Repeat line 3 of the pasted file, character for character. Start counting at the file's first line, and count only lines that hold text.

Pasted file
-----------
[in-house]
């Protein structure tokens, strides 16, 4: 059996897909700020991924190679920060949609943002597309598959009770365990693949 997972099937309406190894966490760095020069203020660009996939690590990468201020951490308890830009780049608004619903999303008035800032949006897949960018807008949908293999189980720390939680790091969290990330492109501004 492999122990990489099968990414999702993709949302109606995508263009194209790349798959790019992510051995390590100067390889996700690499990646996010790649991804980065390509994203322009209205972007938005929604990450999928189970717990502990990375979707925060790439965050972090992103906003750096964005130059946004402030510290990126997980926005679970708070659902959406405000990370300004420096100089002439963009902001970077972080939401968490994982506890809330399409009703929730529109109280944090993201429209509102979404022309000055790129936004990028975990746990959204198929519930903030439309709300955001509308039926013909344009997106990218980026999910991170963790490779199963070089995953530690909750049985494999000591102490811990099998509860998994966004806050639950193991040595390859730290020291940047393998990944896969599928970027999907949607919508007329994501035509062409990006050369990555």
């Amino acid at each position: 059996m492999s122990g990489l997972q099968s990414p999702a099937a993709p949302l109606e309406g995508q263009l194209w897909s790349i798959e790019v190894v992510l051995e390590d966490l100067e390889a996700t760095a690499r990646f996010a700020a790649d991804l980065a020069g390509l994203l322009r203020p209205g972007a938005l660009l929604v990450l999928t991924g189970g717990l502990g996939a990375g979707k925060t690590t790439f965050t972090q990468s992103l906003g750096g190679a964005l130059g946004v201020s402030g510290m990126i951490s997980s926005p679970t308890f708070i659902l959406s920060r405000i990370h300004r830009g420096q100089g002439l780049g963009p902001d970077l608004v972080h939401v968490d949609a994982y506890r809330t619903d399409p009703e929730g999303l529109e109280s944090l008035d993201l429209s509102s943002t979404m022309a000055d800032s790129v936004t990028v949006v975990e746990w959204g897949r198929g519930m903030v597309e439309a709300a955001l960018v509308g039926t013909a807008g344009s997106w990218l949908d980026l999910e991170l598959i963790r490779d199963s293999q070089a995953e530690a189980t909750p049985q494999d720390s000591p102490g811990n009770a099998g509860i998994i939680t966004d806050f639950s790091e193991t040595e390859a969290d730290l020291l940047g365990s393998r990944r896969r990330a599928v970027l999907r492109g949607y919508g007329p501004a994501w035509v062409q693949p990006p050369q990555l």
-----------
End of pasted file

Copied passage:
């Amino acid at each position: 059996m492999s122990g990489l997972q099968s990414p999702a099937a993709p949302l109606e309406g995508q263009l194209w897909s790349i798959e790019v190894v992510l051995e390590d966490l100067e390889a996700t760095a690499r990646f996010a700020a790649d991804l980065a020069g390509l994203l322009r203020p209205g972007a938005l660009l929604v990450l999928t991924g189970g717990l502990g996939a990375g979707k925060t690590t790439f965050t972090q990468s992103l906003g750096g190679a964005l130059g946004v201020s402030g510290m990126i951490s997980s926005p679970t308890f708070i659902l959406s920060r405000i990370h300004r830009g420096q100089g002439l780049g963009p902001d970077l608004v972080h939401v968490d949609a994982y506890r809330t619903d399409p009703e929730g999303l529109e109280s944090l008035d993201l429209s509102s943002t979404m022309a000055d800032s790129v936004t990028v949006v975990e746990w959204g897949r198929g519930m903030v597309e439309a709300a955001l960018v509308g039926t013909a807008g344009s997106w990218l949908d980026l999910e991170l598959i963790r490779d199963s293999q070089a995953e530690a189980t909750p049985q494999d720390s000591p102490g811990n009770a099998g509860i998994i939680t966004d806050f639950s790091e193991t040595e390859a969290d730290l020291l940047g365990s393998r990944r896969r990330a599928v970027l999907r492109g949607y919508g007329p501004a994501w035509v062409q693949p990006p050369q990555l």